US TikTok creator shares the 'everyday Kiwi things' that have baffled him since moving to NZ

Another day, another American baffled by New Zealand: this time, a content creator who has gone viral by sharing the 'everyday things' in Aotearoa that simply "don't exist" back in the US.  

Haseya, a musician and bartender from California, recently took to TikTok to share his musings on three things he had never heard of before moving to New Zealand, with the video quickly amassing over 140,000 views.   

Addressing the camera in his car, Haseya began by noting that the ever-popular drink lemon, lime and bitters - also known as LLB - "does not exist in America", followed by the cultural Kiwiana icon L&P, or Lemon & Paeroa, which he described as "a really common soft drink".  

Continuing the food-and-beverage theme, the third "everyday thing" on Haseya's list was a savoury pie - practically a smoko institution here in Aotearoa.   

"Savoury pies just do not exist in America," he claimed. "You can buy them frozen in a supermarket, but that's pretty much the only way that you'll find them. They're really uncommon - you'll never find them served hot in a cabinet, the way you do in New Zealand."  

It didn't take long for Haseya to make his 'three everyday things in NZ that don't exist in America' video into a series, sharing a part two with three further additions over the weekend.  

In the follow-up clip, which has since been viewed more than 280,000 times, Haseya began with the Kiwi classic, fish and chips - claiming there is "no such thing" as a fish and chips shop in the US.   

"The odd sit-down restaurant will have it on their menu, but it's just not that popular - people don't really order it," he added.  

Second on his list were roundabouts, with Haseya noting that four-way stop signs are more common back home in California than circular intersections.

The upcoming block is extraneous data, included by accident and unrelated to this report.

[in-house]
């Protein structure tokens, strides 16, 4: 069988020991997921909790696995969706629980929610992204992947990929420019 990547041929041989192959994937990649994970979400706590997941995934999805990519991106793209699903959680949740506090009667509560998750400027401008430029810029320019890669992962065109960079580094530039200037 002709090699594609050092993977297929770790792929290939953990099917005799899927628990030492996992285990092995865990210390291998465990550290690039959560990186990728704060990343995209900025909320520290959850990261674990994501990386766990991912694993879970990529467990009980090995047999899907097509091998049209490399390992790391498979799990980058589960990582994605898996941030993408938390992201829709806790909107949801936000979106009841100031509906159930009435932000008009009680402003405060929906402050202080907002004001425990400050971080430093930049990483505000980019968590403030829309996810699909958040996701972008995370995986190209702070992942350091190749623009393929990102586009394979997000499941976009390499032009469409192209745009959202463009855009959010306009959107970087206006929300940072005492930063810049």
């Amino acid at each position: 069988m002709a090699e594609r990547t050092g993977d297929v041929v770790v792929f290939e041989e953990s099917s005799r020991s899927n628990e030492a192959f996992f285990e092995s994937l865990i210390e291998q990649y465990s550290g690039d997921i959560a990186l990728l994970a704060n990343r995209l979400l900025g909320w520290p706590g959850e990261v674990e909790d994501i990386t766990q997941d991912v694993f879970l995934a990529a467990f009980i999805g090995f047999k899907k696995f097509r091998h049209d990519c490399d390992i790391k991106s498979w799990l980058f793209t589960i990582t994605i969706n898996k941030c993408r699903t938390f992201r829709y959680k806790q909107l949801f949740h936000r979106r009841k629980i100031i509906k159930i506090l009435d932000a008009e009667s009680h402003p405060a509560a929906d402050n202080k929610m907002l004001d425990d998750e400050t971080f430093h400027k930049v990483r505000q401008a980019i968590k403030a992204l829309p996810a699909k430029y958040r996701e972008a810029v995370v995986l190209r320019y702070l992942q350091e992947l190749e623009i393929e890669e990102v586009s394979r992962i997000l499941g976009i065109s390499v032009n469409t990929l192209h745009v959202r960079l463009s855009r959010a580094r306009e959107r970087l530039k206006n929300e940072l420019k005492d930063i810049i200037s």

"Unless it's where two highways are kind of linking, we don't really have roundabouts. They're definitely not in residential areas the way that they are in New Zealand."  

Last but not least, Haseya revealed that free monetary transfers via banking apps are nowhere near as common in the US, with Americans instead using online payment services such as Venmo to send money for a small fee.

"Kiwis really don't appreciate how easy it is to transfer money to each other. In America, you can't do it for free - you have to use an app like Venmo or CashApp that links with your bank account so you can send someone money, but then it takes a fee every time you transfer," he explained, before concluding the video with a promise for a third installment.  

It's not the first time an American living in New Zealand has called out the lack of free payment options in the US. Earlier this year, Konner - an American content creator based in Auckland - said he found the concept of transferring money via banking apps "shocking" when he first arrived in Aotearoa.   

"[In America] you have to download a payment app, like CashApp, and they charge you all those fees and it's so annoying, but here, you give someone your bank number and they send you money like that - it's so good," Konner said in his video, which was titled, 'Things that shocked me as an American in NZ'.  

The 18-year-old content creator has grown his following on TikTok by documenting the differences between America and Aotearoa, including the culture shocks he has experienced during his time in Auckland.    

Other culture shocks Konner has discussed with his followers include Kiwis referring to the bathroom as 'toilets', the differences between driver's licences, New Zealand schools mostly having mandatory uniforms, and struggling with 'Sprite' vs 'lemonade'.  

Elsewhere on his platform, Konner has also called out Kiwis' lack of enthusiasm for Halloween, Auckland's lacklustre dating scene, and praised New Zealand's beloved café culture - as opposed to "drinking Starbucks every day".